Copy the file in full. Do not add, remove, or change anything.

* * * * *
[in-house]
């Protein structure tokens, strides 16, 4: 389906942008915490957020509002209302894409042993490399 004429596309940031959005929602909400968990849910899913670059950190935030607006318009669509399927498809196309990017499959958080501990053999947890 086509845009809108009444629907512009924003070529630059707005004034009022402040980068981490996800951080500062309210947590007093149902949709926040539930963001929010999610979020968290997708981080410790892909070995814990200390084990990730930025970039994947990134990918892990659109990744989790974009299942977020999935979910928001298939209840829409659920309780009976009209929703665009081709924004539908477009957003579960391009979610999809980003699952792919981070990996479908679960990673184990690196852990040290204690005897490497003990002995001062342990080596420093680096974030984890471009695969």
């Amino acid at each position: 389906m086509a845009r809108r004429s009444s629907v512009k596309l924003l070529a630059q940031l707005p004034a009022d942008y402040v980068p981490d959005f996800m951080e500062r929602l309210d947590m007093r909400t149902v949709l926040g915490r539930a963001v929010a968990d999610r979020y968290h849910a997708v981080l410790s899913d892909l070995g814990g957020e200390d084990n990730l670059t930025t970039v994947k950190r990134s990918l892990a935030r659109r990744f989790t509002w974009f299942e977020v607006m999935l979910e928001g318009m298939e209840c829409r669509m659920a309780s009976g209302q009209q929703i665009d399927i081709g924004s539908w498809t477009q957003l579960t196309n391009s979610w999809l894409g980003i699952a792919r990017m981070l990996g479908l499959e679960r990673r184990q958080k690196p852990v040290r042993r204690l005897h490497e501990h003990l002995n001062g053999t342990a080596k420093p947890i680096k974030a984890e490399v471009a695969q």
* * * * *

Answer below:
[in-house]
């Protein structure tokens, strides 16, 4: 389906942008915490957020509002209302894409042993490399 004429596309940031959005929602909400968990849910899913670059950190935030607006318009669509399927498809196309990017499959958080501990053999947890 086509845009809108009444629907512009924003070529630059707005004034009022402040980068981490996800951080500062309210947590007093149902949709926040539930963001929010999610979020968290997708981080410790892909070995814990200390084990990730930025970039994947990134990918892990659109990744989790974009299942977020999935979910928001298939209840829409659920309780009976009209929703665009081709924004539908477009957003579960391009979610999809980003699952792919981070990996479908679960990673184990690196852990040290204690005897490497003990002995001062342990080596420093680096974030984890471009695969």
């Amino acid at each position: 389906m086509a845009r809108r004429s009444s629907v512009k596309l924003l070529a630059q940031l707005p004034a009022d942008y402040v980068p981490d959005f996800m951080e500062r929602l309210d947590m007093r909400t149902v949709l926040g915490r539930a963001v929010a968990d999610r979020y968290h849910a997708v981080l410790s899913d892909l070995g814990g957020e200390d084990n990730l670059t930025t970039v994947k950190r990134s990918l892990a935030r659109r990744f989790t509002w974009f299942e977020v607006m999935l979910e928001g318009m298939e209840c829409r669509m659920a309780s009976g209302q009209q929703i665009d399927i081709g924004s539908w498809t477009q957003l579960t196309n391009s979610w999809l894409g980003i699952a792919r990017m981070l990996g479908l499959e679960r990673r184990q958080k690196p852990v040290r042993r204690l005897h490497e501990h003990l002995n001062g053999t342990a080596k420093p947890i680096k974030a984890e490399v471009a695969q």